I had a very rewarding and challenging fundraising position when I was with a large academic medical center. We had a rich history spanning well over 100 years, including founders who were some of the country’s most storied industrialists. Even many of our present day benefactors were well-to-do. The institution was known for being rich so when I met with donors in our pipeline to encourage additional giving, I was often met with their self-deduced logic of, “They don’t need my money.”
For both large organizations and small, a case must be crafted and communicated for all levels of giving. Donors want, and deserve, to know that their gifts matter. Often presenting a case includes sharing stories of others who have given at the same level.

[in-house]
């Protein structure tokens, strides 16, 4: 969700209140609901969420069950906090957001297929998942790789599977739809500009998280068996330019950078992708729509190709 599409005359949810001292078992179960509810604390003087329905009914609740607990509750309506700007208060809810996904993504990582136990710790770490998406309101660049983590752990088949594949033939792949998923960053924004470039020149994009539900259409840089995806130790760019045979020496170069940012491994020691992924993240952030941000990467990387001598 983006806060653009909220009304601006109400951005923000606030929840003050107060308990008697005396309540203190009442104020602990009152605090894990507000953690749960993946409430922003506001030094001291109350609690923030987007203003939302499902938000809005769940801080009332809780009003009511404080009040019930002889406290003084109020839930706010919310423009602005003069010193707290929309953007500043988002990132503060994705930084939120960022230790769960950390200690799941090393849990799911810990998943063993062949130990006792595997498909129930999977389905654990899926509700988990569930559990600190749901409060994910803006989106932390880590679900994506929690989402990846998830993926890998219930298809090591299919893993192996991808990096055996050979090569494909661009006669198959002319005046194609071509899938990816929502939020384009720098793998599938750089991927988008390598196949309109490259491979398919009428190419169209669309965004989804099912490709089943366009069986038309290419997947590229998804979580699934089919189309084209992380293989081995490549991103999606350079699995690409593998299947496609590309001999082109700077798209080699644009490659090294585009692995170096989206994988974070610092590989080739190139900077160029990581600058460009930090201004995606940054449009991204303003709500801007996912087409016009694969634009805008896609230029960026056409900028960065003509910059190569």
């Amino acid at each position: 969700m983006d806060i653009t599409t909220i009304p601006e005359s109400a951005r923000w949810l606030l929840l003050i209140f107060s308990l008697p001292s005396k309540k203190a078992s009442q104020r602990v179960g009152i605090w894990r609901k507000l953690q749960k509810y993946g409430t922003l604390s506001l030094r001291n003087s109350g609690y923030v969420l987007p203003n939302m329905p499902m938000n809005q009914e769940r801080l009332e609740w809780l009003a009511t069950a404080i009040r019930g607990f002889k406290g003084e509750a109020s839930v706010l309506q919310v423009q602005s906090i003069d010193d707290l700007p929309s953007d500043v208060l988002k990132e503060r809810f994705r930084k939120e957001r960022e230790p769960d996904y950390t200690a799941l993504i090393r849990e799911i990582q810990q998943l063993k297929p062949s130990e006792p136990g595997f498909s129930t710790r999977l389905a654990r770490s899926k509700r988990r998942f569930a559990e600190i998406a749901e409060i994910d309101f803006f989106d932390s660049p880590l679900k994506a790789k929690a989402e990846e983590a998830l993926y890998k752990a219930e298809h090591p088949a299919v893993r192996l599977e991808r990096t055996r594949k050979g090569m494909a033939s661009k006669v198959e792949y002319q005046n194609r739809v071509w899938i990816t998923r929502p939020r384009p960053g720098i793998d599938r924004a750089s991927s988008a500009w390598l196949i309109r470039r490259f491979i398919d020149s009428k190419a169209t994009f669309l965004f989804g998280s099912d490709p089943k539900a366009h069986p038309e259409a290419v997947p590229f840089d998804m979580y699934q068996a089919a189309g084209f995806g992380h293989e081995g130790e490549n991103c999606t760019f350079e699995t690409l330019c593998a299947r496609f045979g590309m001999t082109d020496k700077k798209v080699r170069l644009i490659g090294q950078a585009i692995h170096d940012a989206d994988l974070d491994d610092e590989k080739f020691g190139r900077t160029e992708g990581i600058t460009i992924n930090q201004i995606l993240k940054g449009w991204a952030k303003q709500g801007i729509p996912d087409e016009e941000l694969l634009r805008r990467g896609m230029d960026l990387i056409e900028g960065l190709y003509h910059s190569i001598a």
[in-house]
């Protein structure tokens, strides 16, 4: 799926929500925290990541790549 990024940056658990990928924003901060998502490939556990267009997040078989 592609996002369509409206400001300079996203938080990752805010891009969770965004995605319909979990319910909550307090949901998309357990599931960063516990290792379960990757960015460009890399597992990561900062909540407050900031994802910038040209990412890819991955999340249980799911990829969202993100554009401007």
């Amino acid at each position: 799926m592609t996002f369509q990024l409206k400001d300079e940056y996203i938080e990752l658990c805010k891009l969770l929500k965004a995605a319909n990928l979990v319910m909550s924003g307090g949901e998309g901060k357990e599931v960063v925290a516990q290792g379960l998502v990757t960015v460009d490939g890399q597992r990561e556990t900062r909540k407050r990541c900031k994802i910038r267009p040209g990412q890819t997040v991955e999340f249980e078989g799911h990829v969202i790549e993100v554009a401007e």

The organization I worked for was large on the largest of scales. Driving through it was challenging, deciphering organizational charts was tedious and communication was sometimes slow. There was beauty and opportunity in the chaos, however. Like a tree with many limbs, there were initiatives of all sizes seeking funding. Donors had many funding areas to choose from, and even the smallest of gifts could make a big impact.
Consider the story of a former cancer center patient interested in donating wigs she used during her days of chemotherapy. She did not feel it was much of a gift, but she wanted to give back in some way to those who cared for her. Later, a spouse of another patient saw the wigs and realized that hair replacement options were critical to the emotional health of cancer patients. He not only multiplied the collection many times over, but he was moved enough to give the gift of salon space for patients. One small seed gift that benefitted a few ultimately led to a space and service that touched so many. This is the power of giving.